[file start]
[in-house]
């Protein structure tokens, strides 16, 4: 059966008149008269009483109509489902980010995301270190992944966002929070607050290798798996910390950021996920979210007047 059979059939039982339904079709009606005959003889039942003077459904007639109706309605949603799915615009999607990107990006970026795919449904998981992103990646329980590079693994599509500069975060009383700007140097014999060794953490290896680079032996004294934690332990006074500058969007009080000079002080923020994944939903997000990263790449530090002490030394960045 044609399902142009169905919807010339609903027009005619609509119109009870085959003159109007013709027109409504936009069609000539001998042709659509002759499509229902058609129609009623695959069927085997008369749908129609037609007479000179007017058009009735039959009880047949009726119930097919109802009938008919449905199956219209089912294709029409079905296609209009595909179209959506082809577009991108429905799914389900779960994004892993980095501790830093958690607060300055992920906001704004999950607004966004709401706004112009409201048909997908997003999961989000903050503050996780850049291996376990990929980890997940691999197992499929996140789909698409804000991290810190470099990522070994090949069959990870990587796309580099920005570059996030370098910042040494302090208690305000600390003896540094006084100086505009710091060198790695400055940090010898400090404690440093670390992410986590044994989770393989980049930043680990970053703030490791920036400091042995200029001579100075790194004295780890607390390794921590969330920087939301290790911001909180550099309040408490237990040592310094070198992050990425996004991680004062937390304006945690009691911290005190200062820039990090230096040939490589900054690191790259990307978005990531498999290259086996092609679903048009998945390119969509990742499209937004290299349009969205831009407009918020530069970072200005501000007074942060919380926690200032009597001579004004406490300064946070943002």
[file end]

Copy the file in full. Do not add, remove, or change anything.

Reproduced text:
[in-house]
């Protein structure tokens, strides 16, 4: 059966008149008269009483109509489902980010995301270190992944966002929070607050290798798996910390950021996920979210007047 059979059939039982339904079709009606005959003889039942003077459904007639109706309605949603799915615009999607990107990006970026795919449904998981992103990646329980590079693994599509500069975060009383700007140097014999060794953490290896680079032996004294934690332990006074500058969007009080000079002080923020994944939903997000990263790449530090002490030394960045 044609399902142009169905919807010339609903027009005619609509119109009870085959003159109007013709027109409504936009069609000539001998042709659509002759499509229902058609129609009623695959069927085997008369749908129609037609007479000179007017058009009735039959009880047949009726119930097919109802009938008919449905199956219209089912294709029409079905296609209009595909179209959506082809577009991108429905799914389900779960994004892993980095501790830093958690607060300055992920906001704004999950607004966004709401706004112009409201048909997908997003999961989000903050503050996780850049291996376990990929980890997940691999197992499929996140789909698409804000991290810190470099990522070994090949069959990870990587796309580099920005570059996030370098910042040494302090208690305000600390003896540094006084100086505009710091060198790695400055940090010898400090404690440093670390992410986590044994989770393989980049930043680990970053703030490791920036400091042995200029001579100075790194004295780890607390390794921590969330920087939301290790911001909180550099309040408490237990040592310094070198992050990425996004991680004062937390304006945690009691911290005190200062820039990090230096040939490589900054690191790259990307978005990531498999290259086996092609679903048009998945390119969509990742499209937004290299349009969205831009407009918020530069970072200005501000007074942060919380926690200032009597001579004004406490300064946070943002």